The new information justification isn’t sufficient, especially for sexual assault cases where the chances of finding new evidence or testimony become less likely as time goes on. The code of conduct also states students only have five days after receiving the outcome letter to appeal. Adopting new avenues to appeal may not have a huge impact on many students’ lives, but it would mean a lot for those who do need to appeal their cases. By making the justifications to appeal broad, the University can make it easier for students to appeal decisions that they reasonably believe are wrong.
But in order to encourage more students to come forward and report or appeal incidents of sexual assault or violence, GW needs to make information about the Title IX office, its investigation process and the appeal policy easily available online. Students may be stopped from even filing a complaint or an appeal in the first place if the process is not outlined clearly on the University’s website. GW can revamp its Title IX website to be user-friendly and organized like Northwestern University’s system, so students contemplating whether to report can quickly find the information they need.
After reporting, students may also find that GW’s Title IX office has fewer staff members than some other schools. But before the office thinks of expanding more, they must focus on preventing turnover, which The Hatchet’s editorial board has argued for in the past. This summer, the University expanded the office by hiring a paralegal and private investigator –positions that were not previously in place – and a new assistant director. As the Title IX office has faced problems with turnover in recent years, the University should prioritize retention. This ensures students that there will be the same people overseeing their case throughout the entire process, which can make them more comfortable with reporting and going through the process.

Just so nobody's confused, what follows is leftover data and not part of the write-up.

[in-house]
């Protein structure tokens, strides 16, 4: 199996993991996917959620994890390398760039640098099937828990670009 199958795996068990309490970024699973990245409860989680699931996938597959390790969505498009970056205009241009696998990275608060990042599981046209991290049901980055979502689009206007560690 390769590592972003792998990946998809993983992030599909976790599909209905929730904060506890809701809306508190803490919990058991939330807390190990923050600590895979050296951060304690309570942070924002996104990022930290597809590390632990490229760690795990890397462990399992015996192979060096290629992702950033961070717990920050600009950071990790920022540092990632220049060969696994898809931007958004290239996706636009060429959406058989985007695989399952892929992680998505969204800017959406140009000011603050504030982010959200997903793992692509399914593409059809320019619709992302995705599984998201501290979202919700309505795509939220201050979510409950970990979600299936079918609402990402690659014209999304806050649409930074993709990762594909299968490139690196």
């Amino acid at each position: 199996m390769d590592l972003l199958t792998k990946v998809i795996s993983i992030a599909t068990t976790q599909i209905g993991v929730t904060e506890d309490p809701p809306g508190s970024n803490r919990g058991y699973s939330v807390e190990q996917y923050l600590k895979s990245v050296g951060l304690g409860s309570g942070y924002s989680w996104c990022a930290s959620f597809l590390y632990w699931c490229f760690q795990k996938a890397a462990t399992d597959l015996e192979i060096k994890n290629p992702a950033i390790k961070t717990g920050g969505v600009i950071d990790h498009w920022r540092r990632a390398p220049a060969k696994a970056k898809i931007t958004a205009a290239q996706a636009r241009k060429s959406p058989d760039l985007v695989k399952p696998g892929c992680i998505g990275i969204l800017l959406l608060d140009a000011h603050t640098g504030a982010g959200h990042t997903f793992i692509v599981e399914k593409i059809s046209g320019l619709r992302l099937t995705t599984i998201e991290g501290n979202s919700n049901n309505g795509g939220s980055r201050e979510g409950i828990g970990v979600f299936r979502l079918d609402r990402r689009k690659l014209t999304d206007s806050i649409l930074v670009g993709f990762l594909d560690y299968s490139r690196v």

And, after years of University controversy, it was announced in August that GW was one of 250 colleges under investigation by the Department of Education for possible violations of federal law over the handling of sexual violence and harassment complaints. The community still does not know what specifically spurred the investigation, as the University and the Department of Education have not released details. However, the federal investigation and the outside legal review currently being conducted will likely examine whether necessary improvements to the office need to be made and where transparency can be increased. The first such improvements should be the adoption of more avenues for students to appeal their Title IX cases and increased accessibility of appeal information online.
The editorial board is composed of Hatchet staff members and operates separately from the newsroom. This week’s piece was written by opinions editor Irene Ly and contributing opinions editor Shwetha Srinivasan, based on discussions with managing director Melissa Holzberg, managing editor Tyler Loveless, sports editor Matt Cullen, copy editor Melissa Schapiro and design editor Anna Skillings.